News / USA

The Distraction Machine

A controversial new book by journalist Nicholas Carr makes the bold claim that the Internet is not only changing how we think, but that it's also lessening the quality of our thought. Amid the many changes the Internet is bringing to our cultures, a new questions arises: what changes is it bringing to our minds?

English Luddites smash an automated loom in protest against the new technology
English Luddites smash an automated loom in protest against the new technology
Doug Bernard

In its time, the "stocking frame mechanical knitting machine" was a technological wonder.  Introduced into 17th-century England, the bulky and expensive device could generate many times the amount of yarn or textiles that hand-knitters could, and it didn't require skilled workers.  Which is exactly why it became the target of such fierce opposition by angry weavers, who in protest would raid a knitting plant and smash the machines.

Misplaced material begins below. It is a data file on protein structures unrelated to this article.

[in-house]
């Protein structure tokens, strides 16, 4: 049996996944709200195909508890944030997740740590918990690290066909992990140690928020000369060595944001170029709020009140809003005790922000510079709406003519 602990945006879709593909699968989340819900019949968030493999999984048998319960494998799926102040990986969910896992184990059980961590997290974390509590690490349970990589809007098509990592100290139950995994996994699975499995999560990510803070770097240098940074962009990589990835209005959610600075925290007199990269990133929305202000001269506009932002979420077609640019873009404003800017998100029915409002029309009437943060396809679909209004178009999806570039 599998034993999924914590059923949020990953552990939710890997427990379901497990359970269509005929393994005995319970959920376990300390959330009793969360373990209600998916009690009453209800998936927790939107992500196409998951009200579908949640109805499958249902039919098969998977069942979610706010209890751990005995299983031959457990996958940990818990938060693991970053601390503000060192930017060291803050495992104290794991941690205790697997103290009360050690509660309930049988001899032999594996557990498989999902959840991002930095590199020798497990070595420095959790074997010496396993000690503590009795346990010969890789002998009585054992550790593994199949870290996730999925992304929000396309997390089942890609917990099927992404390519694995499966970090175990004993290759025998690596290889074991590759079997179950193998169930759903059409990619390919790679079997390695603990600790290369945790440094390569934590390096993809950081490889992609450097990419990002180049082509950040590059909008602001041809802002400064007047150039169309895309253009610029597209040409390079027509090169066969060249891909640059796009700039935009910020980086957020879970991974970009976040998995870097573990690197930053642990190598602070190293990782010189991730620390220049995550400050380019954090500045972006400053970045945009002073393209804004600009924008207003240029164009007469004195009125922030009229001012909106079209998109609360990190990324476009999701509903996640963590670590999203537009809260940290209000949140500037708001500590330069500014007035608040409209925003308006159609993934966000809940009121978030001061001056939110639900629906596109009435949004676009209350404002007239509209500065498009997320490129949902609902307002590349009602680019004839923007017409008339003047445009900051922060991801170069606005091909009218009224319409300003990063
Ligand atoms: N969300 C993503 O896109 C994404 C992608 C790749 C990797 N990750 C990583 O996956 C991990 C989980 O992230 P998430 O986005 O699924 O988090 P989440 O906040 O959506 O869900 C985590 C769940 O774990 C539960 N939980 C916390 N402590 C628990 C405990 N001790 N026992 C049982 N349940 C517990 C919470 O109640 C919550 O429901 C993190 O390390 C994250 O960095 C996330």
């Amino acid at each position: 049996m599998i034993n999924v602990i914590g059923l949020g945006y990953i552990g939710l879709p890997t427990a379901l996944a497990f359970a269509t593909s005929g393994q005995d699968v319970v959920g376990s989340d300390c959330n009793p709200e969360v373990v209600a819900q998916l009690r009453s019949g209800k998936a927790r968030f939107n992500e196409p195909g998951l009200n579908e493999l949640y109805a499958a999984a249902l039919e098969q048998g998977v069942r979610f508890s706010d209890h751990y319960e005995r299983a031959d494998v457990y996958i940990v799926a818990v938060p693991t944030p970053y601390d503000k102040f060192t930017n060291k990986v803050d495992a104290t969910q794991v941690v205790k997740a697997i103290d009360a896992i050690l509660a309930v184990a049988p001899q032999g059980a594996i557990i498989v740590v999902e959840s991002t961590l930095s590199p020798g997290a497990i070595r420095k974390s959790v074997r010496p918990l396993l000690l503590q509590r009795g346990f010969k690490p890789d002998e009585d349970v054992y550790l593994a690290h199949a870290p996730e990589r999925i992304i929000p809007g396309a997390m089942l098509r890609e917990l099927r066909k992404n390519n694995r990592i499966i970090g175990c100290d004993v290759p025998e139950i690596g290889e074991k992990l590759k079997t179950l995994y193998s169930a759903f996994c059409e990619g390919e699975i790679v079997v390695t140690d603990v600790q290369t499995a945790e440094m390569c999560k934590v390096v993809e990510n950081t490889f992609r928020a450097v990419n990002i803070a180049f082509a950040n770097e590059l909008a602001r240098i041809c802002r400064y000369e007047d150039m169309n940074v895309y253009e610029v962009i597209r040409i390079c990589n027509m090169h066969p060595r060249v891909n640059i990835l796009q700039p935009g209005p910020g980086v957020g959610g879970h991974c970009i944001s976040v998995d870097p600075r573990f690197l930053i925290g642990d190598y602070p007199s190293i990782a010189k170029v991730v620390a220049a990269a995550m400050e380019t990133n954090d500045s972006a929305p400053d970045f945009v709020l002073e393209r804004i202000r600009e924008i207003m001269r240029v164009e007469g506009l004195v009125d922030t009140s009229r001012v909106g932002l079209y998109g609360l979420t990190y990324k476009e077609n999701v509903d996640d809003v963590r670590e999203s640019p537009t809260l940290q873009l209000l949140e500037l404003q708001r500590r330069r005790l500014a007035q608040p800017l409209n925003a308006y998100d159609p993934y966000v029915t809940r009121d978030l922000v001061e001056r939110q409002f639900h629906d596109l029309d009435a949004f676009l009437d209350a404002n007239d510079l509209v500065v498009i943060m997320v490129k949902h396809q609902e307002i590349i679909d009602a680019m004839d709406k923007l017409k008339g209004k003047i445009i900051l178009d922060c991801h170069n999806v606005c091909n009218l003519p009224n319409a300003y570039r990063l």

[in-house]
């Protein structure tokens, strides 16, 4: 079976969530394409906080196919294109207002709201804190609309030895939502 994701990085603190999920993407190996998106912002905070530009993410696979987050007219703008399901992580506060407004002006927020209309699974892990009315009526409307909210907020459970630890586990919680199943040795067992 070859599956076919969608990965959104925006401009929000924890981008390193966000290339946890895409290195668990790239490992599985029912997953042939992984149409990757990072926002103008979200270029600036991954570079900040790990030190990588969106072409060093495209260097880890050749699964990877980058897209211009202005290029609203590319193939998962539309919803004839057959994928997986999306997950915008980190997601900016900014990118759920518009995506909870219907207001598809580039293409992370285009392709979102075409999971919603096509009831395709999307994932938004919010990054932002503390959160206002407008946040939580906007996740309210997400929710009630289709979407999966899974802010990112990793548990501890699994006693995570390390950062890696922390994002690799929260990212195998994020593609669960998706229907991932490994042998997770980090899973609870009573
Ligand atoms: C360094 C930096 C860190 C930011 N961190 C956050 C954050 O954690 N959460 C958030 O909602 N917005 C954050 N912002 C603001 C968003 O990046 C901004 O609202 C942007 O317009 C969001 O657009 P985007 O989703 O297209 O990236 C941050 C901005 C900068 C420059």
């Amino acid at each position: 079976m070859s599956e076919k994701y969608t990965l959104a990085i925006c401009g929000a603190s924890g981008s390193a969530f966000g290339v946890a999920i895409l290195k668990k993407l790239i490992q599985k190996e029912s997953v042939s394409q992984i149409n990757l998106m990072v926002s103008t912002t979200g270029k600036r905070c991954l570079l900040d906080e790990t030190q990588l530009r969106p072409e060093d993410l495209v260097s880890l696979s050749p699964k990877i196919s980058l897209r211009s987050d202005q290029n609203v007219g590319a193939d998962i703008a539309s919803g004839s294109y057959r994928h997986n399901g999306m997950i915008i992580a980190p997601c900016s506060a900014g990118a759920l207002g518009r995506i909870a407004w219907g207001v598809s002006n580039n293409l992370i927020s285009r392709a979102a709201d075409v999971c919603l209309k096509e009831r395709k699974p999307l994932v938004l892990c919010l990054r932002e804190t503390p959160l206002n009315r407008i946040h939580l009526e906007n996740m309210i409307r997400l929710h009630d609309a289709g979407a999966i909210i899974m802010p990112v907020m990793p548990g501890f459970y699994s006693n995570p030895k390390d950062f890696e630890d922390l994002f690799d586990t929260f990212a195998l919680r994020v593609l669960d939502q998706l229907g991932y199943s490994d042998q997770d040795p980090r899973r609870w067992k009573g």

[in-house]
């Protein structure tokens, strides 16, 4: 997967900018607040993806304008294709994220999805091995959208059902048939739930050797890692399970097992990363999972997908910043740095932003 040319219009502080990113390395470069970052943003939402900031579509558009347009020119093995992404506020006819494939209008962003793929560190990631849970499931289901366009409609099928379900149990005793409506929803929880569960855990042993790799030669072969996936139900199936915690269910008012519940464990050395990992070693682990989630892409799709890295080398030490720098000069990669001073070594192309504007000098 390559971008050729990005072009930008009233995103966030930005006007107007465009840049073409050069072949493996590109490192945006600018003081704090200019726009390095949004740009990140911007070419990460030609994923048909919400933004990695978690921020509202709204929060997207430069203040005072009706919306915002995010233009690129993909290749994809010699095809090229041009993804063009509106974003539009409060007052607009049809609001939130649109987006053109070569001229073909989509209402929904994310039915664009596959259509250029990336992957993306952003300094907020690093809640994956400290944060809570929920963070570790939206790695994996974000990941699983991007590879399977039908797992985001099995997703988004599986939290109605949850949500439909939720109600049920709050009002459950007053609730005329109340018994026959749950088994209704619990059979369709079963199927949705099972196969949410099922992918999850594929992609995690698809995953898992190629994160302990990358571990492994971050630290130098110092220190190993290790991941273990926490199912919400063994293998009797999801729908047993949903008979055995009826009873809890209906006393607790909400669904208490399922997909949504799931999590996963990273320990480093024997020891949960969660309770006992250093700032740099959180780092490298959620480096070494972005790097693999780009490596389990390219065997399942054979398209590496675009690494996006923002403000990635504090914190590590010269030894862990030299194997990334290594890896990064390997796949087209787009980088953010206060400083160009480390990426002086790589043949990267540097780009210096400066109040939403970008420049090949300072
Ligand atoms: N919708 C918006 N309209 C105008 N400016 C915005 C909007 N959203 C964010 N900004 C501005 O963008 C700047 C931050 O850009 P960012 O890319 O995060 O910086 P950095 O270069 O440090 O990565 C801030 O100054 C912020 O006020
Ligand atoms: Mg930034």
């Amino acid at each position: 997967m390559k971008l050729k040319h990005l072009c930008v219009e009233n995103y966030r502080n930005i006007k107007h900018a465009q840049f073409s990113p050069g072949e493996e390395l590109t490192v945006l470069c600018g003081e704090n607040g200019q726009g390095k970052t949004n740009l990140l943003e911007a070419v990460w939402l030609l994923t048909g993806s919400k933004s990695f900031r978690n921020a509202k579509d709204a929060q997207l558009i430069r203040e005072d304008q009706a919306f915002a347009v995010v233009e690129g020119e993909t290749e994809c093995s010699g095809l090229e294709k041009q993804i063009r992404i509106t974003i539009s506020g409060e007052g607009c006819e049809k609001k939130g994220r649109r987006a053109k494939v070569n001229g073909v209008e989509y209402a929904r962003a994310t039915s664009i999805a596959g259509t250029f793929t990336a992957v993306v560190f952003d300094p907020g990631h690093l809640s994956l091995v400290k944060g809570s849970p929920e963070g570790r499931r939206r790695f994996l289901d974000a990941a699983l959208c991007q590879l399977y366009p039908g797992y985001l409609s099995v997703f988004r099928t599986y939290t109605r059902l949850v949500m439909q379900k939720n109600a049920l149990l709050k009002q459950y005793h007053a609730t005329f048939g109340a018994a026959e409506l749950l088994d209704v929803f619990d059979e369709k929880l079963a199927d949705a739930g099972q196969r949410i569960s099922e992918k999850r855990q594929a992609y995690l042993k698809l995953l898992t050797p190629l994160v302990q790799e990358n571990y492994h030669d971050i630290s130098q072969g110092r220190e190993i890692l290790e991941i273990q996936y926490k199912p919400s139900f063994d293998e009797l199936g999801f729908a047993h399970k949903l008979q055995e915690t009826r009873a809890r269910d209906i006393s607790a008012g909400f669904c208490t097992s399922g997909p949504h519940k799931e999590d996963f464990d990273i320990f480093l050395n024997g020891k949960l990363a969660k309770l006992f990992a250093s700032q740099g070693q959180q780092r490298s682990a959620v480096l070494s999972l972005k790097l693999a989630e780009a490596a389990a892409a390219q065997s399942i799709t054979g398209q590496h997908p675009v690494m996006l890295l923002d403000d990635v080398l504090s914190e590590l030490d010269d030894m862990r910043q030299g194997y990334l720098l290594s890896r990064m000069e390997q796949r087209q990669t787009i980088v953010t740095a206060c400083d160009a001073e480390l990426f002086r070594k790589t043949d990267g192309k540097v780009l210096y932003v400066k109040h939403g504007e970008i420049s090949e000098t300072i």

These roving gangs were known as "Luddites," and although motivated primarily by economic interest, their movement eventually became synonymous with all those opposed to new technology.  In the end, the Luddites, like many before them, were unable to stop technology's advance and died out as automation took hold.

However, as the excesses of the Industrial Revolution pointed out, new technologies can bring new troubles, and not all who question their costs can be dismissed as a Luddite.

Consider writer and journalist Nicholas Carr.  No techno-phobe, Carr has built a career covering the economy, culture and technology in numerous articles and books such as "The Big Switch: Rewiring the World from Edison to Google." Carr's latest book is titled, "The Shallows" and it's raising eyebrows - and in some cases, voices.  The reason can be found in the book's sub-heading: "What the Internet is Doing to Our Brains," and from Carr's point of view, the answer isn't reassuring.